In the summer the prevailing wind is the infamous Meltemi from the NW – WNW. July and August sees the winds at their strongest, force 5 – 6 on the northern coast but more often a more gentle force 3 – 4. The spring and autumn sees winds form the south, force 2 – 4. The southern coast is notorious for strong squalls the blow down from the mountains. There is little in the way of warning and they can be violent close inshore. It gets very hot on the island during the summer months with the average daily temperature reaching 35 deg C in July and August and temperatures as high as 40 deg C are not uncommon.
Nisis Gramvousa lies off Crete’s S coast. There is a sheltered bay on the SE side of the island. Yachts can anchor in the bay or go bows to the quay. There are no facilities but water is available fro a well by the chapel
Palaiokhora is near the SW tip of Crete. Go alongside or bow or stern to in the new harbour on the E side of the rocky headland. Or anchor in either of the two bays to the E and W of the headland depending on the winds direction. There is water and fuel in the village and all provisions can be obtained. The tavernas here are good.
There are anchorages on either side of Ak Mouros. Ormos Loutra to the E where a yacht can anchor of the village and Ormos Foinikias to the W. There are a few tavernas and limited provisions can be obtained in the village.
Further to the W is Skafion. Yachts can anchor of the village in calm weather. There are tavernas ashore and all provisions can be found. The once tiny village is now a booming tourist resort
At Ay Galini yachts can go bow or stern to or alongside the quay. There is good holding on the sandy bottom and shelter from the Meltemi. There is water on the quay and fuel in the town. All provisions can be obtained and there are good tavernas. Another recently developed tourist resort.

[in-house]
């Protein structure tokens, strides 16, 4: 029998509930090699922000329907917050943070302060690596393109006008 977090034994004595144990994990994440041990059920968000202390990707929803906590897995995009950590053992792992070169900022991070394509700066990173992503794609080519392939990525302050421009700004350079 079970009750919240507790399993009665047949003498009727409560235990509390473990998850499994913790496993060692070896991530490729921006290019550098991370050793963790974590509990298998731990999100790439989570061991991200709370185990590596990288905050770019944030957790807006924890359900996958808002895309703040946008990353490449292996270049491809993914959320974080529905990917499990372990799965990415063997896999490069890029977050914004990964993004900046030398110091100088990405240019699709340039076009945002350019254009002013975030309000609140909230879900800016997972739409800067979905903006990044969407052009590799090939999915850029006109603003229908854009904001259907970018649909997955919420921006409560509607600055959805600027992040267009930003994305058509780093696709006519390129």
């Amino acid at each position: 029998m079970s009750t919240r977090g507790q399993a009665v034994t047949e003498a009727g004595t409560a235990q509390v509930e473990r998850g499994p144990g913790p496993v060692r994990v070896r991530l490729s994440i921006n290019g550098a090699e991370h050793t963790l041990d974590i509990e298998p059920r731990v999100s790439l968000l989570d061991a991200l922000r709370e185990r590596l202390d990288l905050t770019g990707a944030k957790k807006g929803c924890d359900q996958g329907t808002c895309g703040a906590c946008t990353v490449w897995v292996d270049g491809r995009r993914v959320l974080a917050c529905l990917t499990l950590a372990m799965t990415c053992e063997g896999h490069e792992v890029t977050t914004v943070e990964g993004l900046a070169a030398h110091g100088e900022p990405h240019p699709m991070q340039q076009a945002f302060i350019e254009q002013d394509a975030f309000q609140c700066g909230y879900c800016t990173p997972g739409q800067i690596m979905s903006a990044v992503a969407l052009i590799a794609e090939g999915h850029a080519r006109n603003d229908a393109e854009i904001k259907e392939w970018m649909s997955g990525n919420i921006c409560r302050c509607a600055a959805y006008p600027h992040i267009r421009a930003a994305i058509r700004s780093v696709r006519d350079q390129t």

Matala is a horseshoe shaped bay on the W side of Ak Latinos. Yachts should only use it in calm weather. Most provisions can be obtained and there are good tavernas ashore. Matala is mentioned in Homer’s Odyssey. Here Menelau’s ships were wrecked returning from the Trojan wars. It was an important port in Roman times.
Kali Limenes is a small bay on the E side of Ak Litinos. Yachts can anchor in the bay in depth of 3 – 6m. There is good shelter from the N and W but it is open to the E and S. Limited provisions can be found in the village and there are a few tavernas.
Lerapetrais a medium sized harbour. Yachts can go bow or stern to on the N or W sides. There is water on the quay and fuel from the town. All provisions may be obtained and there are good waterfront tavernas. The town and harbour date back to Minoan times but sadly little of the ancient architecture remains.
Yachts can anchor in the large sandy bay of Kato Zakros. There are a couple of tavernas ashore but the main attraction is the ruins of a Minoan palace at the foot of the dramatic gorge.
Ormos Grandes is a large bay on the N side of Ak Plaka. Yachts can seek shelter from the Meltemi at Kouremenos in the N of the bay. 2 miles to the N of Kouremenos is Vai. Here yachts can anchor of the sandy beach and there are tavernas ashore.
Crete’s cuisine is similar to that found throughout the Aegean. Fish plays a large part in the form of tuna, swordfish, sea bass, urchins, octopus, squid and cuttlefish. You will find beef, pork, lamb and goat. A rabbit stew is a speciality. As is cheese pie and fried cheese (staka). For those with a sweet tooth try yogurt and honey tarts (kaltzounia). Cretan wine is fairly good.